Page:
Cloud Gardens: The Beauty of Decay in a Gardening-Sim Platformer #ArtTuesday
If it feels a bit like we’re in the middle of a slow motion apocalypse, you’re not alone. It can sometimes seem as if a lot of the required elements for a post-apocalyptic are in place, but we don’t have the aesthetic quite down yet. But along comes Cloud Gardens, a game that manages to be both a first-class gardening-sim platformer and a meditative visual exploration of natural plants taking over destroyed urban environments. Here’s more from Aaron Down:
So let’s talk about Cloud Gardens’s audiovisual construction. The game draws on Brutalist influences to inform elements of its design. The term ‘Brutalism’ itself stems from the French ‘béton brut’, meaning ‘raw concrete’. Hallmarked by its blocky appearance, this Post-Second World War architectural style is assimilated seamlessly into the isometric levels found within the game. The contrast between these oftentimes monolithic concrete obelisks and the free-flowing plants that grow to envelope them makes for a gorgeous juxtaposition.
On a more historical note, there is a deeper contrast to be made. Le Corbusier, the man who pioneered Brutalism during the early 20th Century, believed that a house was simply “a machine for living in”. Brutalist construction in Post-War Europe served to suture the deep wounds suffered by its landscape during the war through strictly pragmatic design. As such seeing these husks — the scars of war — in these post-apocalyptic landscapes so beautifully overgrown and full of life makes for a sort of temporally-cathartic experience. But there’s so much more variety to the game’s visual element than just concrete.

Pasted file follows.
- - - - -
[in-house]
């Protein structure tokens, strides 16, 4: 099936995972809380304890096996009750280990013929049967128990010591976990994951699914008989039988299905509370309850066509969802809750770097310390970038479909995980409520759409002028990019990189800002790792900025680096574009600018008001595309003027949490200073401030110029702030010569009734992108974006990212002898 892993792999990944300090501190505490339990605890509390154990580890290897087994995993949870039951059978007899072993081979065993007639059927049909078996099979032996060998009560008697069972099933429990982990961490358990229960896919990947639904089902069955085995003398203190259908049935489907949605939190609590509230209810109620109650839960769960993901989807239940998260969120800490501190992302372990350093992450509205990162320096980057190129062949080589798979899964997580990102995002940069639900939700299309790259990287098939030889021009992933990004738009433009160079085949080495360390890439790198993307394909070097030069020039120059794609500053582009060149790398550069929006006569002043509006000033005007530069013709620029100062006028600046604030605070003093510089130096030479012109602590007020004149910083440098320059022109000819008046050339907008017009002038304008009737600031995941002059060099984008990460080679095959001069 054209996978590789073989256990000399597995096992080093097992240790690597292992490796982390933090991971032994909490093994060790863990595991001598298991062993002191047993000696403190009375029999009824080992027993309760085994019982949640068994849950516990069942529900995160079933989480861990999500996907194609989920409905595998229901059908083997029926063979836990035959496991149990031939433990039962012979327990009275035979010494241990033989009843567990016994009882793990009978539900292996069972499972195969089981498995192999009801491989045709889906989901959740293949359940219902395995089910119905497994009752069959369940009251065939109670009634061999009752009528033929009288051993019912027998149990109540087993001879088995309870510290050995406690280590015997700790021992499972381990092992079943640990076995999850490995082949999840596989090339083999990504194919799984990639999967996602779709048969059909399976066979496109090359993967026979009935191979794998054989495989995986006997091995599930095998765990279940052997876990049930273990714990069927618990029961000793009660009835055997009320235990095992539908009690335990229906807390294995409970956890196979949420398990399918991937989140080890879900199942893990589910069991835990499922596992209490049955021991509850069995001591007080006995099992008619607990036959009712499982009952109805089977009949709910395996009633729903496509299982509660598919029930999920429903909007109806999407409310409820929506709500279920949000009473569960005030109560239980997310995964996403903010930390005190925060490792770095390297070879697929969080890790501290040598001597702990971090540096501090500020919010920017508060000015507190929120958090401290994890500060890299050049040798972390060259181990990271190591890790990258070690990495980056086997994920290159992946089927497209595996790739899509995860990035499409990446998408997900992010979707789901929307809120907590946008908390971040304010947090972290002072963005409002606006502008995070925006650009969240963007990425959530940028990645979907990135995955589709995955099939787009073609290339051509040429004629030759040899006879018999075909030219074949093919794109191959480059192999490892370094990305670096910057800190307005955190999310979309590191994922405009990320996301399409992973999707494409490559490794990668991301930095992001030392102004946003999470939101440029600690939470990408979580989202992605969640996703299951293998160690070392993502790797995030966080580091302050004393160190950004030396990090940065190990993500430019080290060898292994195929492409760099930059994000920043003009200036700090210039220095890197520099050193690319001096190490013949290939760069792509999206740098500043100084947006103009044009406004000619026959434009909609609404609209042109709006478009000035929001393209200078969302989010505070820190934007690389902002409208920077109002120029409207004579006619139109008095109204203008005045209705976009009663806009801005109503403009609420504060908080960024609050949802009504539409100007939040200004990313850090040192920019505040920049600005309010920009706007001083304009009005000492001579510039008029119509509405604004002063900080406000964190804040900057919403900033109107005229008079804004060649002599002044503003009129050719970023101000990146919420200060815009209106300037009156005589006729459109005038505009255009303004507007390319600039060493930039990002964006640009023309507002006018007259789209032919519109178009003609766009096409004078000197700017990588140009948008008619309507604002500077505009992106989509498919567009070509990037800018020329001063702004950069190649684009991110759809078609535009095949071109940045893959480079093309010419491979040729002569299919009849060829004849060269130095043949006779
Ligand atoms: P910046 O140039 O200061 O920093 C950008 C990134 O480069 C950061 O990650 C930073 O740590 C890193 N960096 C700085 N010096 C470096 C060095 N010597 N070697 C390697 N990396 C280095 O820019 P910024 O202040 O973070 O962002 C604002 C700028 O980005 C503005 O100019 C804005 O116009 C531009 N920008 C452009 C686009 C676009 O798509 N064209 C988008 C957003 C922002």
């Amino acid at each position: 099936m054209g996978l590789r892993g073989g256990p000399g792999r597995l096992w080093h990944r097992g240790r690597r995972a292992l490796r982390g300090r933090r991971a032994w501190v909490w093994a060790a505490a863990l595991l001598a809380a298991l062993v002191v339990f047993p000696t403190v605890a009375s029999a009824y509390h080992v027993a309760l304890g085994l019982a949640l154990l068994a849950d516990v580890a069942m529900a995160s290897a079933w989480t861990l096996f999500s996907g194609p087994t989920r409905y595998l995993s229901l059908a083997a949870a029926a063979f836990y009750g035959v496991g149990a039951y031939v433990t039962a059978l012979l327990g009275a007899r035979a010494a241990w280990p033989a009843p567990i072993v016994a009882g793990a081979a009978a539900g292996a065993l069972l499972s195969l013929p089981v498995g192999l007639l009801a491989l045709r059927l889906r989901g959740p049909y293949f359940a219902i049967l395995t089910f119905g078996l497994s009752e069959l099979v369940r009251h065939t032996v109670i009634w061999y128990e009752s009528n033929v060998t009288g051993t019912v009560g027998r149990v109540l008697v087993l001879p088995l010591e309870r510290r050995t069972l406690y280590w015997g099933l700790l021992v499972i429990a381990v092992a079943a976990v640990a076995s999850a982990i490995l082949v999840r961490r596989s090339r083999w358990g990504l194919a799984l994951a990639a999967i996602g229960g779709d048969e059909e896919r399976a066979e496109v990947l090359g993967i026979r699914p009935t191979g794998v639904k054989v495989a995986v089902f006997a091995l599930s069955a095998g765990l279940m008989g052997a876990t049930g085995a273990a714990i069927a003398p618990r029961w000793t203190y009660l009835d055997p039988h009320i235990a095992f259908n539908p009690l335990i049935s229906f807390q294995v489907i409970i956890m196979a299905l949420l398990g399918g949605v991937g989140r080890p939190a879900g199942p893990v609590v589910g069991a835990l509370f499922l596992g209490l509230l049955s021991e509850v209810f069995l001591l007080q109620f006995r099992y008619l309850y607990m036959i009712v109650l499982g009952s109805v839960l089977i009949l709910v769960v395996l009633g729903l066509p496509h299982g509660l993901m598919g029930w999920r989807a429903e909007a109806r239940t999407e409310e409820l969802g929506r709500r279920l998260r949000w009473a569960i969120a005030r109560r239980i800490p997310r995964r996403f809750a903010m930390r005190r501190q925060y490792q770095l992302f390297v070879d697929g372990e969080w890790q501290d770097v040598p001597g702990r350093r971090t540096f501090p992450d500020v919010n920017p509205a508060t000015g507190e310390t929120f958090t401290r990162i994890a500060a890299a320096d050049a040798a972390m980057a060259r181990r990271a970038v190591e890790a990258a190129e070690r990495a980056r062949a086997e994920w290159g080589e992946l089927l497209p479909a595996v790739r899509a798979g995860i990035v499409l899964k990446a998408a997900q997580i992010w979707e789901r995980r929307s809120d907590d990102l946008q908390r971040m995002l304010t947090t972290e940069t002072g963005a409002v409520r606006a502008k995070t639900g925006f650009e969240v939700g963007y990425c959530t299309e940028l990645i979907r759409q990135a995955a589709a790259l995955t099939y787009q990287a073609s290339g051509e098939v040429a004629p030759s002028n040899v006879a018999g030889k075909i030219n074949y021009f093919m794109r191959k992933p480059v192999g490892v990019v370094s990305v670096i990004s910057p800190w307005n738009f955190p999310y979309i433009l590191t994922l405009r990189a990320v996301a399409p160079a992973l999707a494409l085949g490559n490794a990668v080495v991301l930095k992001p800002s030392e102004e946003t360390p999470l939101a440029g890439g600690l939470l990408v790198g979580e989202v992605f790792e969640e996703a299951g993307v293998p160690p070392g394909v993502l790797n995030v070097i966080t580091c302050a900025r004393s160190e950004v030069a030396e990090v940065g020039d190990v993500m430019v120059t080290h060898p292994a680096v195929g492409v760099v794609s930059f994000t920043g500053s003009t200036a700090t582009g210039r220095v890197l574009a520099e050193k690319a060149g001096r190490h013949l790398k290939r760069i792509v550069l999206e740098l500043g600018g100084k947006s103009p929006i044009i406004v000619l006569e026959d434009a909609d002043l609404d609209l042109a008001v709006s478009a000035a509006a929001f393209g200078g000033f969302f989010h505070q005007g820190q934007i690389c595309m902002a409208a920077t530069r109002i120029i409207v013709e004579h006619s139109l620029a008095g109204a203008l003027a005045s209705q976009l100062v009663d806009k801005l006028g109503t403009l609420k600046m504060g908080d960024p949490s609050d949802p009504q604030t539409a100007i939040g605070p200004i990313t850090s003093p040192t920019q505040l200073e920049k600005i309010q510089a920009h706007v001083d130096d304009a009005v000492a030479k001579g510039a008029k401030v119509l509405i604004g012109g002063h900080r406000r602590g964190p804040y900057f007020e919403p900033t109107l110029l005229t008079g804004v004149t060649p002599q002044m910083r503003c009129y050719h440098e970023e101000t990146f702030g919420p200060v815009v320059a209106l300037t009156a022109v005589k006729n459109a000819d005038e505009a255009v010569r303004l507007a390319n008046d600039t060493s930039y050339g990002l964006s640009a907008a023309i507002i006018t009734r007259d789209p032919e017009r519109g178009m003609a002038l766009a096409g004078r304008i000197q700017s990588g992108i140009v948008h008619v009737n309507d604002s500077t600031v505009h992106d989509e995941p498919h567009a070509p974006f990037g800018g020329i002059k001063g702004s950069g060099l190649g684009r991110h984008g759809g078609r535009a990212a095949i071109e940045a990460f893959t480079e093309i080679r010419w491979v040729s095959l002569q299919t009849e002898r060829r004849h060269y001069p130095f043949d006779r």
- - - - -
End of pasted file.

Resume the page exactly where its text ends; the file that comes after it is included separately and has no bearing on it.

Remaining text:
Adafruit publishes a wide range of writing and video content, including interviews and reporting on the maker market and the wider technology world. Our standards page is intended as a guide to best practices that Adafruit uses, as well as an outline of the ethical standards Adafruit aspires to. While Adafruit is not an independent journalistic institution, Adafruit strives to be a fair, informative, and positive voice within the community – check it out here: adafruit.com/editorialstandards
Stop breadboarding and soldering – start making immediately! Adafruit’s Circuit Playground is jam-packed with LEDs, sensors, buttons, alligator clip pads and more. Build projects with Circuit Playground in a few minutes with the drag-and-drop MakeCode programming site, learn computer science using the CS Discoveries class on code.org, jump into CircuitPython to learn Python and hardware together, TinyGO, or even use the Arduino IDE. Circuit Playground Express is the newest and best Circuit Playground board, with support for CircuitPython, MakeCode, and Arduino. It has a powerful processor, 10 NeoPixels, mini speaker, InfraRed receive and transmit, two buttons, a switch, 14 alligator clip pads, and lots of sensors: capacitive touch, IR proximity, temperature, light, motion and sound. A whole wide world of electronics and coding is waiting for you, and it fits in the palm of your hand.
Have an amazing project to share? The Electronics Show and Tell is every Wednesday at 7pm ET! To join, head over to YouTube and check out the show’s live chat – we’ll post the link there.